Voyeurism and the 'Male Gaze'
Laura Mulvey, a British Feminist Film Theorist, came up with her theory of Voyeurism in 1975, which became popular during the third wave of feminism and is now commonly taught in film courses across the globe (including Pakistan). She wrote about how women's portrayal is heavily sexualized across multiple different mainstream media products across the globe. She referred to the term "male gaze" in her work and explained how the reason why the representation of women in media is so sexualized is to satisfy the male audience's sexual pleasures, i.e., to satisfy the male gaze.
Even though this theory and Laura Mulvey's work have been so popular for decades now, mainstream media still continues to engage in the voyeuristic portrayal of women to satisfy the male gaze, and this is done so due to patriarchal media control, despite being objectifying towards women and their bodies.
How is this achieved? Certain camera angles and unpleasant lighting techniques are used in films, music videos, and other media products which act to highlight certain body parts and sexualize women's bodies on camera to attract the male audience. One can notice this because the same lighting techniques would not be used for male artists as often unless you're watching a commercial on tank shirts and umm... well, other types of underwear (sorry this feels very uncomfortable to write). And yes, men do go through this as well, but this happens on a much larger scale with women as compared to men and while I do not at all mean to disregard men's experiences, I will explain the impact of this large-scale portrayal later.
Why is this done? Voyeurism is often used to market media products, artists, and ideologies as it draws viewers' attention via sexual appeal. A specific focus is put on women's sexuality in the marketing, which helps boost sales of such media products, and this is in line with what someone in our class said today, "sex sells." This is common globally and is also practiced in Pakistan. A lot of Pakistani films, when they release their trailers for marketing, also release one full music video from the film that solely shows the 'item number' in that film. And an idea is openly common in the Pakistani film industry that a film cannot go big without an item number. Pakistani Filmmaker and Director Nabeel Qureshi admitted this in his interview with Rava Entertainment (It's a 2 part interview, the second one is linked in the description of the part I have embedded here. You do not need to watch either to get the context of the blog. Just attached if anyone is curious). But Nabeel also mentioned that good stories can sell without an item number as well, giving an example of his film Actor in Law, which has no item number but was still well received by the Pakistani audiences. But, we cannot deny that the primary purpose of this voyeuristic portrayal is indeed to boost sales and to satisfy the 'male gaze.' This practice is referred to as "fan service" in the anime industry and is shamelessly acknowledged there as well.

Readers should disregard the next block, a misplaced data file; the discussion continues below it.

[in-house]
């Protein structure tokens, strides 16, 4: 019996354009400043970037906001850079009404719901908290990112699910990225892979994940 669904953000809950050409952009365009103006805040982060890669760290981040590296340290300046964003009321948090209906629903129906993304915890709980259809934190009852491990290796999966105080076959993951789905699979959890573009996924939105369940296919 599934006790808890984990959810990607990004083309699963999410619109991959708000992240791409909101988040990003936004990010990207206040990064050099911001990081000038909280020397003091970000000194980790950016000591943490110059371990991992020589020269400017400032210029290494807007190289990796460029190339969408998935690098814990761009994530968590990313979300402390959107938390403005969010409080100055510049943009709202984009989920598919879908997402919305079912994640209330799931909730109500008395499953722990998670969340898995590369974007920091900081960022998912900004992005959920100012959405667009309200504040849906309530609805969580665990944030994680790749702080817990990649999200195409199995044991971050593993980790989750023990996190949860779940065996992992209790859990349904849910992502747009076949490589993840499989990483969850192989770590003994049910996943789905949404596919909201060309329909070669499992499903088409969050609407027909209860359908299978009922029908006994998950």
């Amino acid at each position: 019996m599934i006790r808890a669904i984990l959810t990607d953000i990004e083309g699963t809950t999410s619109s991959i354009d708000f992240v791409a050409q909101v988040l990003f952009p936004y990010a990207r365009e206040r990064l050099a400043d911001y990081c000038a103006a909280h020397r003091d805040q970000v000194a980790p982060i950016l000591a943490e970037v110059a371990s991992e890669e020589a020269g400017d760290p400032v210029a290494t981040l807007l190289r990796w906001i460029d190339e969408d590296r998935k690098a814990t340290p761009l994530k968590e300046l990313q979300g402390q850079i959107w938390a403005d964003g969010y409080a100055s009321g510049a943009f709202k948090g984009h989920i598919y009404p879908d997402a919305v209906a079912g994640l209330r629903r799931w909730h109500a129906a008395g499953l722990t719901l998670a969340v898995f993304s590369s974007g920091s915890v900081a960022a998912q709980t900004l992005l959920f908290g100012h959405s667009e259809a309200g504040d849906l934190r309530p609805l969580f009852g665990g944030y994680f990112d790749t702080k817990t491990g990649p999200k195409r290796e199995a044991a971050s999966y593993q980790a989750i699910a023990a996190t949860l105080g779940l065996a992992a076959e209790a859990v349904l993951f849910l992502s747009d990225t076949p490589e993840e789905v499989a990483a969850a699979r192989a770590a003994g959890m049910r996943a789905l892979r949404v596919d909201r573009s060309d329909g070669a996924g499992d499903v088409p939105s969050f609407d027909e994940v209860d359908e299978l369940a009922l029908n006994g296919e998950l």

Some may argue as to why this might be a problem, and I can see why many would like to counter Laura Mulvey's work. So, I will use a music video as an example that is a little more on the explicit side - Nicki Minaj's Anaconda. Now I'm not going to link that here as I do not want to promote any voyeuristic text. But the video shows women's sexuality, and Nicki Minaj consented to use her body to boost sales. Now, just because she consented does not mean that the use of women's sexuality to boost sales is morally or ethically correct. While morality may be subjective, I have specific arguments as to why I believe this is not morally correct.
When voyeuristic techniques are employed on such a large scale, it creates a space in the media industry where every other media product is expected to use voyeurism to generate more sales, and so the artists willing to work in the industry also have an expectation to comply to this. When every other media product is going to have such scripts and scenes, actresses who do not want to comply with this have very few work opportunities left to them. So, while technically, they might still have the option to say no, such an industry pressures them to comply even though they subconsciously might not have wanted to. Consent isn't restricted to the binaries of yes or no, right? An uncomfortable yes, or creating industry standards where artists will run out of work if they don't say yes, does not mean that they are consenting. There are layers of misogyny and societal pressures at play here.
Moreover, as Sir Hasham discussed in class, listening to certain songs repeatedly affects our perception of specific ideas; repeated creation and consumption of voyeuristic media will also perpetuate an idea that if you want to market a certain product, you need to be voyeuristic. This is not true, as we saw from the example of Actor in Law. While voyeurism does help boost sales, it is definitely not a must-have without which marketing campaigns would fail. So perpetuating such ideas is harmful to the entire industry.
This was my take on Laura Mulvey's theory of Voyeurism. I consider this a very serious topic. I hope this made sense. Please let me know in the comments if you have any concerns! I reply :)